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More than 100 countries gather for cluster munition ban meeting in Zambia


President of Zambia, Michael Chilufya Sata, and Ambassador Steffen Kongstad, president of the Third Meeting on States Parties at the opening ceremony of the Fourth Meeting of States Parties to the Convention on Cluster Munition

The more than 100 governments attending the Fourth Meeting of States Parties to the Convention on Cluster Munitions this week should strongly condemn Syria’s use of the weapon, said the Cluster Munition Coalition as the meeting opened today in Lusaka, Zambia.

Syrian government forces began using cluster munitions in 2012 and the use has continued into 2013, causing numerous civilian casualties, according to Cluster Munition Monitor 2013 – the annual report of the Cluster Munition Coalition, of which AOAV is a member.

“Three years after becoming international law, this Convention is making a real impact in ridding the world of cluster munitions, but problems such as use of the weapon in Syria remain,” said Sarah Blakemore, Director of the Cluster Munition Coalition. “Ensuring more countries join the Convention on Cluster Munitions is an important means of strengthening the global stigma against use of this indiscriminate weapon. We call on all countries that have not yet joined the Convention to do so without delay.”

A total of 112 countries have already signed or acceded to the 2008 Convention on Cluster Munitions, which prohibits the use, production, transfer, and stockpiling of cluster munitions, and requires the clearance of cluster munition remnants within 10 years as well mandating assistance for victims. Of these countries, 83 are States Parties while the other 29 have signed but not yet ratified the Convention.

Representatives of governments, UN organizations, the International Committee of the Red Cross, and the Cluster Munition Coalition including cluster munition survivors from Ethiopia, Laos, Tajikistan and Vietnam will attend the meeting, which will be opened Zambia’s President Michael Chilufya Sata.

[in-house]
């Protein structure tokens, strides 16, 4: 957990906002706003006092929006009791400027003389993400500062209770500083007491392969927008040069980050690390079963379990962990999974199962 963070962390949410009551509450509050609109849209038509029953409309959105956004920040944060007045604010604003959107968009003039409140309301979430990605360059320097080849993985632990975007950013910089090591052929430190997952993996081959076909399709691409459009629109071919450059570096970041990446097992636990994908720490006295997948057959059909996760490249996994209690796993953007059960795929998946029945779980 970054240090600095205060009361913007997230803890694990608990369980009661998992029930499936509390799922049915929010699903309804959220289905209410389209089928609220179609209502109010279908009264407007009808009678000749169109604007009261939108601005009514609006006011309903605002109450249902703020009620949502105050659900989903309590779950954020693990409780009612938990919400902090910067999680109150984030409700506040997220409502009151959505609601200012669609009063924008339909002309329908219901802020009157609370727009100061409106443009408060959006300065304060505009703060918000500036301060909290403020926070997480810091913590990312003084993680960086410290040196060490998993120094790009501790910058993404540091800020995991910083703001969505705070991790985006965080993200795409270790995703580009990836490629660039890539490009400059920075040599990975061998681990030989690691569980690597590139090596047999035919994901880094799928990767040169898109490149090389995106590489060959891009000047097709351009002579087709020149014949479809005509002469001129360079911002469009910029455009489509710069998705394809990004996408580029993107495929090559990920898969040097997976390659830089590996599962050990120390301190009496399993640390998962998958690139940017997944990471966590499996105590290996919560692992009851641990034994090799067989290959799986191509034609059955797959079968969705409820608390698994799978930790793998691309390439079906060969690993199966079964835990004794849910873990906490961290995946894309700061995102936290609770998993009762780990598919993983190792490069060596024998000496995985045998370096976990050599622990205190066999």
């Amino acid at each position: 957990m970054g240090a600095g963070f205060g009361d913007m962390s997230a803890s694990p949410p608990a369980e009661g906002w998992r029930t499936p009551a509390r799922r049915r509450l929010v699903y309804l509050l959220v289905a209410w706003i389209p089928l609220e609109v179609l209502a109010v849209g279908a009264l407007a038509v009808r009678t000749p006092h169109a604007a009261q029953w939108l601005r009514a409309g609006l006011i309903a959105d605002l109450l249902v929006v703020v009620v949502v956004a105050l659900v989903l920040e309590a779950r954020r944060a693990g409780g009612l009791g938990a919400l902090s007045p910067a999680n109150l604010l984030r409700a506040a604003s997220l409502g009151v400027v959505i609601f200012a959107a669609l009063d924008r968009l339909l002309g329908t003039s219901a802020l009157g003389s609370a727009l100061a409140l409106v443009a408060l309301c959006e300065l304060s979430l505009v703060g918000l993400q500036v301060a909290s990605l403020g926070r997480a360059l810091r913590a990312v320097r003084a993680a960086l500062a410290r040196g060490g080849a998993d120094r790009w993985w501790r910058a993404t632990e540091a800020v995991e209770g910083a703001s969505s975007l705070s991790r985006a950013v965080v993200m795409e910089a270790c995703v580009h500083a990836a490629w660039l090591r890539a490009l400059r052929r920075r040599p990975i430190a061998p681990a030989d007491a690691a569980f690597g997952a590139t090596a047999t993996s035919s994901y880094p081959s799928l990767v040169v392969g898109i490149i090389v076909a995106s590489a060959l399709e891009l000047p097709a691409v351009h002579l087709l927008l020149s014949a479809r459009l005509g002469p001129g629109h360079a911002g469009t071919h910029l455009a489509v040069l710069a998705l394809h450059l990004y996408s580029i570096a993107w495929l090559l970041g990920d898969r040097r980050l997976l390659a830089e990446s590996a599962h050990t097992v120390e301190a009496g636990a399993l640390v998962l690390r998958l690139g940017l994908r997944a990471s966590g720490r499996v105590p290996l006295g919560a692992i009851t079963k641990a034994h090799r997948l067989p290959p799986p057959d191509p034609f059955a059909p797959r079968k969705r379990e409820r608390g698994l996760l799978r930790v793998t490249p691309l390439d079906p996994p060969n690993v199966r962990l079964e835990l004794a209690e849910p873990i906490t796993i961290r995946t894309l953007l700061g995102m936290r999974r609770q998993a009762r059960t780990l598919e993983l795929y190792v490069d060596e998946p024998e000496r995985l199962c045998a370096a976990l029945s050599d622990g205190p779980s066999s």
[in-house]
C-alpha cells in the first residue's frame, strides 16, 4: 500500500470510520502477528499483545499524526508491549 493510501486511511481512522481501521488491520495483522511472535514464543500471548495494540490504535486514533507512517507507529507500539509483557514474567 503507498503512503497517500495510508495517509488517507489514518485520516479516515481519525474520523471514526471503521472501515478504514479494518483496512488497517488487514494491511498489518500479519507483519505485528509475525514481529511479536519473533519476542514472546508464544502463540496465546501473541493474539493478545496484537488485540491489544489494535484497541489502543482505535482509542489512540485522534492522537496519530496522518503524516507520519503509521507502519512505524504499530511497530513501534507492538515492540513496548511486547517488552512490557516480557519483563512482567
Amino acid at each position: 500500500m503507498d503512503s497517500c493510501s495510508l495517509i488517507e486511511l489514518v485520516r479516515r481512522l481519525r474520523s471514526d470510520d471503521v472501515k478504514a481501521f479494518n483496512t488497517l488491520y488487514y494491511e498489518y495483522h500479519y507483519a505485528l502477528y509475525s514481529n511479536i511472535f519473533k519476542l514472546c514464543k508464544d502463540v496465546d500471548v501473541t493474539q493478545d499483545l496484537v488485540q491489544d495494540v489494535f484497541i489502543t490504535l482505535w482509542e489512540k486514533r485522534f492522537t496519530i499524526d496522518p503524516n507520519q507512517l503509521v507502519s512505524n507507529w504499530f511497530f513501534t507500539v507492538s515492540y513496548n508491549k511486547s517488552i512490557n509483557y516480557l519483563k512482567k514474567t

This is the first time the meeting will be held in Africa, previous meetings of the Convention were held in Lao PDR, Lebanon, and Norway. Nearly all of the 49 states in Sub-Saharan Africa including Zambia have joined the Convention on Cluster Munitions, with the exception of Equatorial Guinea, Eritrea, Ethiopia, Gabon, Mauritius, South Sudan, Sudan, and Zimbabwe. Nineteen African countries have signed but not ratified the Convention. Cluster munitions have been used in several African countries, including in Angola, Chad, DR Congo, Eritrea, Ethiopia, Mozambique, Sierra Leone, Sudan, Uganda, and Zambia.

States Parties are legally obliged to ensure victims are provided with adequate assistance, including those killed or injured as well as their families and affected communities. With Iraq’s ratification this year, nearly three-quarters of cluster munition victims live in countries that have joined the convention. Cluster munitions were used extensively in Iraq in the 1991 Gulf War and 2003 invasion and it is estimated there have been between 5,500 and 8,000 casualties in the country (of an estimated 54,000 globally). Children account for one quarter of these.

“Most of the world’s cluster munition survivors live in countries that have joined this Convention and are obliged to provide them with adequate assistance yet many victims are missing out. All cluster munition victims should have access to assistance,” said Aynalem Zenebe, a cluster munition survivor from Ethiopia and Ban Advocate with CMC member Handicap International.

States are also making solid progress in destroying weapon stockpiles and clearing their land according to the Cluster Munition Monitor 2013. States Parties have destroyed some 70 per cent of their cluster munition stockpiles under the convention and cleared nearly 78km2 across 11 states and two other areas, in 2012.

“The meeting in Lusaka is an opportunity for countries to end the suffering caused by cluster munitions by adding their voice to the growing tide of countries that condemn use of these weapons as indefensible morally and politically,” said Blakemore.